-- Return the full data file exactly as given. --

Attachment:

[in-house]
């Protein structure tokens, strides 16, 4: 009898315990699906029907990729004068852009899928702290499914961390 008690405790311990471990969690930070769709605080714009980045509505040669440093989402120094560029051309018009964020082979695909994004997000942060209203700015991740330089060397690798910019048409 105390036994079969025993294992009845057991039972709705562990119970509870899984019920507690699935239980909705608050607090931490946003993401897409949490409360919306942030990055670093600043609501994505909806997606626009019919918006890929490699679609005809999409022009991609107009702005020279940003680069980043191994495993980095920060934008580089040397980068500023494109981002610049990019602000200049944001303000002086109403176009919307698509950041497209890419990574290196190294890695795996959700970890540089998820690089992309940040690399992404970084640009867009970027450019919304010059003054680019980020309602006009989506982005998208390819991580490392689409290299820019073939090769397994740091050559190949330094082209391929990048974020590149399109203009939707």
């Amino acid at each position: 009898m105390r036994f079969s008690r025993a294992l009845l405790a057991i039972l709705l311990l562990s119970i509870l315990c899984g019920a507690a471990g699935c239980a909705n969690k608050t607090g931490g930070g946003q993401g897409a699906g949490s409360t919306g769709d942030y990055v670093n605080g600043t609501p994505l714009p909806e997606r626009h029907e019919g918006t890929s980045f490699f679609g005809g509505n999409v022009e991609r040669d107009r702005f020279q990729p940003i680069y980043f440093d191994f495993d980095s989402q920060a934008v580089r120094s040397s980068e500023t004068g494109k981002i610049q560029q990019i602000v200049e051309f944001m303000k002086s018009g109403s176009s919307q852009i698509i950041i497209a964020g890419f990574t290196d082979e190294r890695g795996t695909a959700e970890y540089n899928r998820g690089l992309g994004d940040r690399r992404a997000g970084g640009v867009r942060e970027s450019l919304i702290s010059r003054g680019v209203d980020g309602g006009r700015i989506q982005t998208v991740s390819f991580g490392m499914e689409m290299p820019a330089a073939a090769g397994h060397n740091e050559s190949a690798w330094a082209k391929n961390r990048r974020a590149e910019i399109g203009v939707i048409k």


[in-house]
């Protein structure tokens, strides 16, 4: 009898315990699906029907990729004068852009899928702290499914961390 008690405790311990471990969690930070769709605080714009980045509505040669440093989402120094560029051309018009964020082979695909994004997000942060209203700015991740330089060397690798910019048409 105390036994079969025993294992009845057991039972709705562990119970509870899984019920507690699935239980909705608050607090931490946003993401897409949490409360919306942030990055670093600043609501994505909806997606626009019919918006890929490699679609005809999409022009991609107009702005020279940003680069980043191994495993980095920060934008580089040397980068500023494109981002610049990019602000200049944001303000002086109403176009919307698509950041497209890419990574290196190294890695795996959700970890540089998820690089992309940040690399992404970084640009867009970027450019919304010059003054680019980020309602006009989506982005998208390819991580490392689409290299820019073939090769397994740091050559190949330094082209391929990048974020590149399109203009939707």
């Amino acid at each position: 009898m105390r036994f079969s008690r025993a294992l009845l405790a057991i039972l709705l311990l562990s119970i509870l315990c899984g019920a507690a471990g699935c239980a909705n969690k608050t607090g931490g930070g946003q993401g897409a699906g949490s409360t919306g769709d942030y990055v670093n605080g600043t609501p994505l714009p909806e997606r626009h029907e019919g918006t890929s980045f490699f679609g005809g509505n999409v022009e991609r040669d107009r702005f020279q990729p940003i680069y980043f440093d191994f495993d980095s989402q920060a934008v580089r120094s040397s980068e500023t004068g494109k981002i610049q560029q990019i602000v200049e051309f944001m303000k002086s018009g109403s176009s919307q852009i698509i950041i497209a964020g890419f990574t290196d082979e190294r890695g795996t695909a959700e970890y540089n899928r998820g690089l992309g994004d940040r690399r992404a997000g970084g640009v867009r942060e970027s450019l919304i702290s010059r003054g680019v209203d980020g309602g006009r700015i989506q982005t998208v991740s390819f991580g490392m499914e689409m290299p820019a330089a073939a090769g397994h060397n740091e050559s190949a690798w330094a082209k391929n961390r990048r974020a590149e910019i399109g203009v939707i048409k």